Joe Biden, Cynthia Nixon, Alyssa Milano, and others remember Heather Heyer

Tanya Edwards
Yahoo Lifestyle
Heather Heyer memorial (Photo: Getty Images)
Heather Heyer memorial (Photo: Getty Images)

Politicians and celebrities took to their Twitter accounts on Sunday to honor the memory of Heather Heyer, sharing thanks for her fight against racism and bigotry, as well as pledges to continue the fight in her honor.

Former Vice President Joe Biden wrote, “Today we honor the memory of Heather Heyer, whose spirit we see in every person who stands up to reject hatred and bigotry.”


Other elected officials across the country echoed Biden’s sentiments.






 

Cynthia Nixon, who is running for governor in New York and who famously starred as Miranda in the Sex and the City series, wrote, “Heather Heyer was murdered for daring to stand up to a group of white supremacists that came together in Charlottesville to protest America’s greatest asset: our diversity.”


Bernice King, the daughter of Martin Luther King Jr., quoted Heyer’s mother.


Actor and activist Alyssa Milano also posted a tribute, as did activist Shaun King.



 

Heyer will not soon be forgotten, if her mother, Susan Bro, has anything to say about it. She has spent the past year traveling around the country to promote the Heather Heyer Foundation, launched within days of her death, to carry on her daughter’s legacy of opposition to racism — and to help her cope with her horrifying loss.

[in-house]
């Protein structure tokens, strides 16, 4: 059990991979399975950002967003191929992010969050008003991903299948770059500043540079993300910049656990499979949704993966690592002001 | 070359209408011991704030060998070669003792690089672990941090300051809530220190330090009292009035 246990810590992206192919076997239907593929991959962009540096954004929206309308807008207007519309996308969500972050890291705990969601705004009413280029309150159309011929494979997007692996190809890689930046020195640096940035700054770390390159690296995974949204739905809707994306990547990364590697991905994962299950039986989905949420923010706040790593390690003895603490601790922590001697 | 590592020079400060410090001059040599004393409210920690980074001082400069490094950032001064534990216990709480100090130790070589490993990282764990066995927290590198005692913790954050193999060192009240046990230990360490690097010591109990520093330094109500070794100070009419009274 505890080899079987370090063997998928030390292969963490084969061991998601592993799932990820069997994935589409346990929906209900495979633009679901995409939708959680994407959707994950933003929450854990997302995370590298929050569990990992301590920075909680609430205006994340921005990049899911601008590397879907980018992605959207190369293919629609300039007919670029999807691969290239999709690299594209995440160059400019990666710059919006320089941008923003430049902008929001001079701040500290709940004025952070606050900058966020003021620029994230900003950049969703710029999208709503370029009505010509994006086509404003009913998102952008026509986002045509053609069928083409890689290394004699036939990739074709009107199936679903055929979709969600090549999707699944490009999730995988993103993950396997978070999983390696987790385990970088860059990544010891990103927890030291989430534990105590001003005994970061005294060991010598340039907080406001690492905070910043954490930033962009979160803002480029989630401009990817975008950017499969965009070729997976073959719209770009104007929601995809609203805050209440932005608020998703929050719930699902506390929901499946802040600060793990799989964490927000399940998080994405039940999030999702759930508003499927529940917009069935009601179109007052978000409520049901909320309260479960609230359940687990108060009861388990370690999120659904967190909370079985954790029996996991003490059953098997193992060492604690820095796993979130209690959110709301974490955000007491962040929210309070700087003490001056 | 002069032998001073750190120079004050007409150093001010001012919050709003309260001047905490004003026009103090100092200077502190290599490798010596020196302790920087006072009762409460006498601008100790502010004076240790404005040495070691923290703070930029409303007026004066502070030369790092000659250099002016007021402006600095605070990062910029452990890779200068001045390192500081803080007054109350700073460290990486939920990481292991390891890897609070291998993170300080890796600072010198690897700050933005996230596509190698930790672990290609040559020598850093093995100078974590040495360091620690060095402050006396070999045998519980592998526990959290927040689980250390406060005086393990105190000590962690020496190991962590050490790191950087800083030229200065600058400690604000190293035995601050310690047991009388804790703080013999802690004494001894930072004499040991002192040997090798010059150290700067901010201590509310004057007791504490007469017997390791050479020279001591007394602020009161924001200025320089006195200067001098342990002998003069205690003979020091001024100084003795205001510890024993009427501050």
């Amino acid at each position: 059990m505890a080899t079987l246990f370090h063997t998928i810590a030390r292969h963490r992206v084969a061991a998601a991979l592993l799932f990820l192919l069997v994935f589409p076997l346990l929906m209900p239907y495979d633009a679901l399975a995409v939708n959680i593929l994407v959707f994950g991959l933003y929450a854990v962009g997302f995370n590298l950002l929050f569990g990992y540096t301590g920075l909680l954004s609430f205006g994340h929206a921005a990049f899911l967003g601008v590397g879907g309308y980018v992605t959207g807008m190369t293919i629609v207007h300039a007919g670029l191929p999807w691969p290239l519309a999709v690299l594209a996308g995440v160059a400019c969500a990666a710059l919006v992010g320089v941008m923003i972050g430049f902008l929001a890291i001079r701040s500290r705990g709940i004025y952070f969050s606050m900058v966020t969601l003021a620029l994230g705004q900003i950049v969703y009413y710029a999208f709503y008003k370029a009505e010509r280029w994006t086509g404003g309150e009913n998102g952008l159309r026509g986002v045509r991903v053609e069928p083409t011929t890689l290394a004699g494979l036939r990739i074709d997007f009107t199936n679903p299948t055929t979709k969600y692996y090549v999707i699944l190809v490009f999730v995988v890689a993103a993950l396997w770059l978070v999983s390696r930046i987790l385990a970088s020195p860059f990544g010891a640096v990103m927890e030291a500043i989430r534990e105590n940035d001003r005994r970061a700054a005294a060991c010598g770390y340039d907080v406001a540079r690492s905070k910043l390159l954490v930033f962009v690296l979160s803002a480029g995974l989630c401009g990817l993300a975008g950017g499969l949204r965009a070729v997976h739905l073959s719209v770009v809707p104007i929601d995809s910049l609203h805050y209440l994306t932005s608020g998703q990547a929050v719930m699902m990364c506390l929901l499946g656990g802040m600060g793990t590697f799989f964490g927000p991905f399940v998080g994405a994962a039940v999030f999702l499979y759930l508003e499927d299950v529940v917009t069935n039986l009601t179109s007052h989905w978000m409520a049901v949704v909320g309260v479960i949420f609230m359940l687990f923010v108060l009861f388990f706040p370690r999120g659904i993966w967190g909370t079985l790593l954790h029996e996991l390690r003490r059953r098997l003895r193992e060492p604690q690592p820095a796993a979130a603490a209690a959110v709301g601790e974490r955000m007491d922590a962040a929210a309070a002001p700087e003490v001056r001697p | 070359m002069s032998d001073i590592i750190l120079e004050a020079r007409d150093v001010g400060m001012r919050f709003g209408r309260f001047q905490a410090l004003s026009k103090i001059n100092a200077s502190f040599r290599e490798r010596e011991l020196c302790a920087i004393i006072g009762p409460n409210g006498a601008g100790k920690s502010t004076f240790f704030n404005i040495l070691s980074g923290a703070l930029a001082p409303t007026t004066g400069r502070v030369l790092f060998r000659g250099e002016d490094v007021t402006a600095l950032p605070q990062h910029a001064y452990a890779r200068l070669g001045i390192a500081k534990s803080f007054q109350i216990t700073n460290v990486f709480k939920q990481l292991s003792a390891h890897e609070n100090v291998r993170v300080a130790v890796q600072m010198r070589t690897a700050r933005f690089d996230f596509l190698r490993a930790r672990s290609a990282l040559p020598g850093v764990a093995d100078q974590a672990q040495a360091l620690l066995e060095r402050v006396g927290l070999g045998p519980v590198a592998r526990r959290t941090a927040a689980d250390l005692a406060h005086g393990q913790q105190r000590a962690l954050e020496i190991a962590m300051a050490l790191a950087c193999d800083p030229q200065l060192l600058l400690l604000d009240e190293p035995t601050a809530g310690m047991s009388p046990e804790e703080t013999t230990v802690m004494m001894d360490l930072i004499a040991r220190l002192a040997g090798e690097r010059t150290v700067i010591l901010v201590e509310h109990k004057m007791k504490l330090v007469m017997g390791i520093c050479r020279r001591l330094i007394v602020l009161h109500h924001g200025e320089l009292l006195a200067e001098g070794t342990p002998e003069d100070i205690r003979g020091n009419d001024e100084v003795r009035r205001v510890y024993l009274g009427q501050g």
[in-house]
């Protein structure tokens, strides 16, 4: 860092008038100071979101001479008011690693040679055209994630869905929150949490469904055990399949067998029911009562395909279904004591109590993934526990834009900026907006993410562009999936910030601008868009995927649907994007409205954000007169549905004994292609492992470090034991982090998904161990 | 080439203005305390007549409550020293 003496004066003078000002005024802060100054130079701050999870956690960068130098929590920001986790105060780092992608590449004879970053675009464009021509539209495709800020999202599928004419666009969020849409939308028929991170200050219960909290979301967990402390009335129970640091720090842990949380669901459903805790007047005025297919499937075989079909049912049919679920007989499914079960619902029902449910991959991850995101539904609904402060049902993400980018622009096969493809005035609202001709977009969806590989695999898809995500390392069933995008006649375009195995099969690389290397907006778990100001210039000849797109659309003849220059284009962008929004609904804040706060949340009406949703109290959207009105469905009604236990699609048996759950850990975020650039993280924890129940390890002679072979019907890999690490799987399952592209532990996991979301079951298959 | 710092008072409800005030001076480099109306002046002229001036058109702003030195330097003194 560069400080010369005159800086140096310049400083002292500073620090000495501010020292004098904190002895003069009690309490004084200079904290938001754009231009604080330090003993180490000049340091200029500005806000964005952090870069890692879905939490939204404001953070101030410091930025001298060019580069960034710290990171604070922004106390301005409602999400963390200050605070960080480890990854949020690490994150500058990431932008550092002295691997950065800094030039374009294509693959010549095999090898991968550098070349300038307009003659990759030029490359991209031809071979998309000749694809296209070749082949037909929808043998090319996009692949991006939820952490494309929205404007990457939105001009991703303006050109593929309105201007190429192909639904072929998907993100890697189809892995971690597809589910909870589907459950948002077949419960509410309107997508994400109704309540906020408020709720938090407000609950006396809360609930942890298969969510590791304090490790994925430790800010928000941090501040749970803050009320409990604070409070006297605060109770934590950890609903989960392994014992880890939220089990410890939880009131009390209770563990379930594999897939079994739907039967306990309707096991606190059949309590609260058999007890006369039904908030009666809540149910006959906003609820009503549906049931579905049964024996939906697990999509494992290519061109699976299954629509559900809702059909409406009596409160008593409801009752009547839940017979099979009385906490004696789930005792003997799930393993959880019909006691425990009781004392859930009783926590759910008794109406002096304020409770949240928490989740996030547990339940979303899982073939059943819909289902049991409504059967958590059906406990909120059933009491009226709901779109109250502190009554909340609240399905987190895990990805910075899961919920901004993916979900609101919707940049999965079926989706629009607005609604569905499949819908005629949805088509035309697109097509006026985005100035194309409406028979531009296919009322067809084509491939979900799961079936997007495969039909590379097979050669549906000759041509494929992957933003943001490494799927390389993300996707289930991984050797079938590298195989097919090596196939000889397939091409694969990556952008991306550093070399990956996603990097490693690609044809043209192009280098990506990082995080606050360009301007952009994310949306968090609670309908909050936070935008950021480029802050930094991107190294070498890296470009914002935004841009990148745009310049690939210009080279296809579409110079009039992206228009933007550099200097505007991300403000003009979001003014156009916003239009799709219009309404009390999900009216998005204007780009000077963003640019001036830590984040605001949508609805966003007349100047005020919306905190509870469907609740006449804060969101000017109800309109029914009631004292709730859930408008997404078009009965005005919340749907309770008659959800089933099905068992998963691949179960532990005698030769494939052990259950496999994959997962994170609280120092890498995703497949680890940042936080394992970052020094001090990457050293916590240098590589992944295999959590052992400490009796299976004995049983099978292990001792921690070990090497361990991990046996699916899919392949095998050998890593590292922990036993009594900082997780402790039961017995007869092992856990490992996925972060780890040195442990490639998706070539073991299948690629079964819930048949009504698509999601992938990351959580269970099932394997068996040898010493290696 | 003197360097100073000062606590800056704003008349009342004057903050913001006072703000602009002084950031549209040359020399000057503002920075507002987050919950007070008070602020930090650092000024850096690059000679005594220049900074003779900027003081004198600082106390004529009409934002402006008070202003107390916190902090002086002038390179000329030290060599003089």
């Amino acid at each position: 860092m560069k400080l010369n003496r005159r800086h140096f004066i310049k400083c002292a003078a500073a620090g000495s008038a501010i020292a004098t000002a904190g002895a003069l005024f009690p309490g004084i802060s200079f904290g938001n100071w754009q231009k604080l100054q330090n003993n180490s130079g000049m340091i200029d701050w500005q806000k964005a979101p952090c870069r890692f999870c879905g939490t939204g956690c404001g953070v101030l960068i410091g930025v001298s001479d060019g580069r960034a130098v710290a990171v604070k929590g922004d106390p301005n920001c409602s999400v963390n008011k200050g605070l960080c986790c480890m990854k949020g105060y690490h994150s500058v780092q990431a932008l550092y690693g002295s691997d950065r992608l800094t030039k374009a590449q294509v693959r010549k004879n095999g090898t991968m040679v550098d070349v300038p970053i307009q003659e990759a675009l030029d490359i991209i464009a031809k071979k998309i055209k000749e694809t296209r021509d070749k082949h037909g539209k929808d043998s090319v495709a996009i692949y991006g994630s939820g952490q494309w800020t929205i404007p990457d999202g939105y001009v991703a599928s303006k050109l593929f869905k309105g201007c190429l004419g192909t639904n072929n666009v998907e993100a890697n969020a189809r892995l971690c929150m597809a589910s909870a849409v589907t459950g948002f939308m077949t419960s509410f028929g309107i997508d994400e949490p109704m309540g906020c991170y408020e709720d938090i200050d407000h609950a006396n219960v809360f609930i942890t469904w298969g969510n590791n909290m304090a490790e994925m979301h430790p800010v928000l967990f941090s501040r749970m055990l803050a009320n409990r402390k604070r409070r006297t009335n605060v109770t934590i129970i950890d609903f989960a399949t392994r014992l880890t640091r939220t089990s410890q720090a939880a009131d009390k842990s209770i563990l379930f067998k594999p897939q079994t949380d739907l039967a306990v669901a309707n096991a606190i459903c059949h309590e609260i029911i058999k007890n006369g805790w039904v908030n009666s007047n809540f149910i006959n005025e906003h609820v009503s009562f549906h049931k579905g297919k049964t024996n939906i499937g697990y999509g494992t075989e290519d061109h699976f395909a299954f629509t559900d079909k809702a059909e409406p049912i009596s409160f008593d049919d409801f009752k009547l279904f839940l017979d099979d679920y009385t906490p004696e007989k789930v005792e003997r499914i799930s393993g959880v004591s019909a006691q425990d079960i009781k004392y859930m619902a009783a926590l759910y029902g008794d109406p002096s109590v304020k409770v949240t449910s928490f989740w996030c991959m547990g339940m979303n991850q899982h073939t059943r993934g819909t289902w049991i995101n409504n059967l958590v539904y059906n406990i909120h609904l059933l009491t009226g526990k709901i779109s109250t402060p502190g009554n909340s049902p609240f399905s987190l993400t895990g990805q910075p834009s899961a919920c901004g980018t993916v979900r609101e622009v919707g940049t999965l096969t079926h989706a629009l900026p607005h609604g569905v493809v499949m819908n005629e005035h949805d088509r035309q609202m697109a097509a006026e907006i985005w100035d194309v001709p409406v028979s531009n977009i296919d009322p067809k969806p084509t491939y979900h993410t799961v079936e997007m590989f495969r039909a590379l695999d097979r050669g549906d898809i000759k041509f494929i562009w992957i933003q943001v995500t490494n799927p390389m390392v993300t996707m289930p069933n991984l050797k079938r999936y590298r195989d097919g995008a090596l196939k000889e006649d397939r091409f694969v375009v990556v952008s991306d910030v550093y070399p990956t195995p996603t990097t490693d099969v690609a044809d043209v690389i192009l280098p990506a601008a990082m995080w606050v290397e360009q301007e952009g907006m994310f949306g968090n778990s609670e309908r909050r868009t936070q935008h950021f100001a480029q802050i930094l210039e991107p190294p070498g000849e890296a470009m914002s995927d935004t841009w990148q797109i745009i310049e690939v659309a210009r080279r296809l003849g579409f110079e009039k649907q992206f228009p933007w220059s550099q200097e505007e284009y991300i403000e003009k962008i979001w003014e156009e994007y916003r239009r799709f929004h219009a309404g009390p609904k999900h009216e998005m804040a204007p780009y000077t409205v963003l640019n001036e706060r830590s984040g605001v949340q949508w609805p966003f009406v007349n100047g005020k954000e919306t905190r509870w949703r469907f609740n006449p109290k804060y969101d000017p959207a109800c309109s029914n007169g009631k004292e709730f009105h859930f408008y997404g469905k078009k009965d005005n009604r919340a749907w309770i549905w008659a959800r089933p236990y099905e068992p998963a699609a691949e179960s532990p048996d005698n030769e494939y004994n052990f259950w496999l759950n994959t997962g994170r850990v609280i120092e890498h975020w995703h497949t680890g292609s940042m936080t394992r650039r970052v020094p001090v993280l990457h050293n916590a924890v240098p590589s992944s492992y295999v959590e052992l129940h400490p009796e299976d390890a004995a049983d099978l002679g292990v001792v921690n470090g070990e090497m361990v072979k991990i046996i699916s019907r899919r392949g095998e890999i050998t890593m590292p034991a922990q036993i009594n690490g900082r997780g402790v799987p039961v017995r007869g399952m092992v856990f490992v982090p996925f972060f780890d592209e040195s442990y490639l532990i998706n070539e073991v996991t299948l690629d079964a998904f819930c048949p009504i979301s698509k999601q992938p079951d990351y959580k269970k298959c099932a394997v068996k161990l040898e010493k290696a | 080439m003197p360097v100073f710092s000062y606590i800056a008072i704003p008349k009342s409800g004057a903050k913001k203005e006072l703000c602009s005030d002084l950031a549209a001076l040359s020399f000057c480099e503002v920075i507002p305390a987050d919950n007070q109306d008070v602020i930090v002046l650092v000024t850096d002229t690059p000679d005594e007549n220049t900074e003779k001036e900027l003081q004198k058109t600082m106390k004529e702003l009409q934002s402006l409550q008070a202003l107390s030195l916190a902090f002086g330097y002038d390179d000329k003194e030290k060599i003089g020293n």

Susan Bro poses with a photo and portrait of her daughter, Heather Heyer, on Dec. 13, 2017. (Photo: Norm Shafer for the Washington Post via Getty Images)
Susan Bro poses with a photo and portrait of her daughter, Heather Heyer, on Dec. 13, 2017. (Photo: Norm Shafer for the Washington Post via Getty Images)

She’s also attempting to carry on Heyer’s legacy by encouraging people to become active in the face of injustice. Speaking to Yahoo News, Bro quoted her daughter: “If you’re not outraged, you’re not paying attention.”

“We have to have a lot of difficult conversations with people that we would not normally want to have conversations with,” she says. “And be willing to listen to what they’re saying, think about it and then respond. You don’t need to respond immediately. You don’t need to respond with hate. You don’t need to respond defensively. You need to respond rationally, and I think that’s what’s gonna move the country forward.”

On Aug. 12, Bro is planning to lay flowers on the spot on Fourth Street where her daughter died. She’s also scheduled to speak at an NAACP event that evening.

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